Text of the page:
That depends on how they use their Internet connection. If they are using it to support an application that is reliant on two-way data transfer such as VoIP or video conferencing or predominantly upload based such as FTP, then they are likely to be more aware of the importance of a good upload speed. Even in the residential broadband market, where customers are uploading more and more information (e.g. photos) to social media sites or online gaming for example, they will be significantly aware of the impact a faster upload speed can have. Alternatively, if they are predominantly downloading information it may be a less important factor to them.

However, with market trends showing an increasing adoption of hosted services and analysts predicting significant growth in things like the IoT and connected devices, surely upload speed is set to become increasingly important to everyone’s day to day Internet usage.

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Knowingly undersold

Posted on Nov 21 2013 by Darren Farnden | Comments Off on Knowingly undersold

Reliability – not price – is what really matters to resellers and customers when it comes to connectivity says Darren Farnden, Head of Marketing at Entanet.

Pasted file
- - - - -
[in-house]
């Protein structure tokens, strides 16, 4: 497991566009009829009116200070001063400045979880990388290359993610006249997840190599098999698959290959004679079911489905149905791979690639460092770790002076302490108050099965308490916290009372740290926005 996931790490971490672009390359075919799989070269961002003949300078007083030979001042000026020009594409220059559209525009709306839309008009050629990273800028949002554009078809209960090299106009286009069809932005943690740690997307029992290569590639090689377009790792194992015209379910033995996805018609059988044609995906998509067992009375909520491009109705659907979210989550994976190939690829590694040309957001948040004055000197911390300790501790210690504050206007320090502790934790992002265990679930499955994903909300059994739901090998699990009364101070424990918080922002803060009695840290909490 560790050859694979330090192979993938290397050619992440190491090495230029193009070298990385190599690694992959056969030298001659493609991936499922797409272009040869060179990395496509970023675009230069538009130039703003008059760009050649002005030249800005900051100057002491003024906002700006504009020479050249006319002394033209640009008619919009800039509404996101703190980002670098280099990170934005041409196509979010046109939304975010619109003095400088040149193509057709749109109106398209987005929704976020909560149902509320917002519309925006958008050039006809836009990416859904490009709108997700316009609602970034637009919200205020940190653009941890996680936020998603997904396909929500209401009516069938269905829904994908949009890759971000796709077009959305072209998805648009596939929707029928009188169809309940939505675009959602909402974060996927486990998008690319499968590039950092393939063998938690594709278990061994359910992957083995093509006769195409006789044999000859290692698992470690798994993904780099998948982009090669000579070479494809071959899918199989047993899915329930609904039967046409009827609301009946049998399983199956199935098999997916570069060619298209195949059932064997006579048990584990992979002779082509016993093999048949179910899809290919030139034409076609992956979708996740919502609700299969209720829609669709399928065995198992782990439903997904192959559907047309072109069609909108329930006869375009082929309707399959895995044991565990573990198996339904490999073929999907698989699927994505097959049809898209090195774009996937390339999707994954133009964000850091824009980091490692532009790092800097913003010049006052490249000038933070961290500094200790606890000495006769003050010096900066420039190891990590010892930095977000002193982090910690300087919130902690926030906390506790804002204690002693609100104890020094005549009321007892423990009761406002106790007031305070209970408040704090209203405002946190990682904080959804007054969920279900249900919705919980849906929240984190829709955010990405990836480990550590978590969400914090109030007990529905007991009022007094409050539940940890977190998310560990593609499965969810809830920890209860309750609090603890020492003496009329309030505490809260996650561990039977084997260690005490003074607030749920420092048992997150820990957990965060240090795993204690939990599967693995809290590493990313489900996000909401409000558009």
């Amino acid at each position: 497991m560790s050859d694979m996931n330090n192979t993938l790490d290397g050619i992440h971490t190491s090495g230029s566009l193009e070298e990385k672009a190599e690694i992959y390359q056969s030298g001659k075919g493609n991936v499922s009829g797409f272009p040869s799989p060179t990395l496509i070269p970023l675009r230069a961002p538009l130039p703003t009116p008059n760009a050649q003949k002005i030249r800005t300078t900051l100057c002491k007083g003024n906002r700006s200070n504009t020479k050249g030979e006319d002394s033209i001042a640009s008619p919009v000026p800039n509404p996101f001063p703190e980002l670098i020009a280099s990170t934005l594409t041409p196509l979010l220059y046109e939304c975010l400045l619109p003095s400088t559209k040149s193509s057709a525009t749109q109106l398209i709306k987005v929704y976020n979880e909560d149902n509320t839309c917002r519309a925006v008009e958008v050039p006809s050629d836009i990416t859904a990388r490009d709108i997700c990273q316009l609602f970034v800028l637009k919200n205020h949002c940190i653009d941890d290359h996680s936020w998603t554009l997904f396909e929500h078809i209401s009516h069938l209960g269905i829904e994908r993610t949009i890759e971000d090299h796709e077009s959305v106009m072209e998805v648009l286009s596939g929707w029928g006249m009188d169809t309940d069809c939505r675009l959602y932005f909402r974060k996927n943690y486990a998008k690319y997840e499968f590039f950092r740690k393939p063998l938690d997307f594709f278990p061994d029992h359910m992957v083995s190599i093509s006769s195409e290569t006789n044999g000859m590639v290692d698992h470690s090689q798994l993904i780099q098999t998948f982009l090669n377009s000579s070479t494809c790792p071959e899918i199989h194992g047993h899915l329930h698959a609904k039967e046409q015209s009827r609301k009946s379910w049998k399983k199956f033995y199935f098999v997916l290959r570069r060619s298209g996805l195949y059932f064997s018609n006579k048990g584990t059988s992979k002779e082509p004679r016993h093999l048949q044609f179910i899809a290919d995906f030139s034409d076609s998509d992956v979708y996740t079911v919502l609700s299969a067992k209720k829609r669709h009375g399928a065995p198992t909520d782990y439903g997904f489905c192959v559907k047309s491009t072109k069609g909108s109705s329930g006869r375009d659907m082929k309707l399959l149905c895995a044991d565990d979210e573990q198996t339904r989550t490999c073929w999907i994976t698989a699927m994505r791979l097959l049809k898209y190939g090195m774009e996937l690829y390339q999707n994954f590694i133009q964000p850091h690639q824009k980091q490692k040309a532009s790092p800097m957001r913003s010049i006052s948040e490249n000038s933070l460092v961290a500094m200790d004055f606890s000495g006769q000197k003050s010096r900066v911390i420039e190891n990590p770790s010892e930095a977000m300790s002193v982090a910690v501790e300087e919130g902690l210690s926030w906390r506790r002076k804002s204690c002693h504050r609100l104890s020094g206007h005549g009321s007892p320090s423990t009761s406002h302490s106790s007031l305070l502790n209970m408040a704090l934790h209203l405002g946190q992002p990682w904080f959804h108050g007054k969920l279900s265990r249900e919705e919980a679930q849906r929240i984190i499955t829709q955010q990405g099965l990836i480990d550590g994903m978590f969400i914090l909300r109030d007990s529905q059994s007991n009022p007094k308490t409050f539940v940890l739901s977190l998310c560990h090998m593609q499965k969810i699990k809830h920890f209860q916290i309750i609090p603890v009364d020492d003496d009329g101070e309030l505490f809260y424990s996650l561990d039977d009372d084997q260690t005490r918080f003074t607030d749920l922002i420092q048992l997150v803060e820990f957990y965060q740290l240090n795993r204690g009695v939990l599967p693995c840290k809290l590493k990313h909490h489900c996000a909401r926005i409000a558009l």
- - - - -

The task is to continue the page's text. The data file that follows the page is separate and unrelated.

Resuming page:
Darren Farnden, Head of Marketing

Darren Farnden, Head of Marketing

It’s always easy to focus on price when it’s all that the customer seems to be focused on and especially when connectivity services are promoted as a commodity. Do businesses really want a cheap service that can’t be relied upon?

At Entanet we’ve never espoused or promoted the low-cost-only route to selling. We always encourage and support our partners in promoting the key values of connectivity and, while this may seem like an obvious point to make, it’s one we believe is important to re-iterate time and time again because it’s all too easy to fall into the trap of selling on price and little else in a competitive and crowded market.

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Selling with care – A guide to consultative selling

Posted on Jul 22 2013 by Stephen Barclay | Comments Off on Selling with care – A guide to consultative selling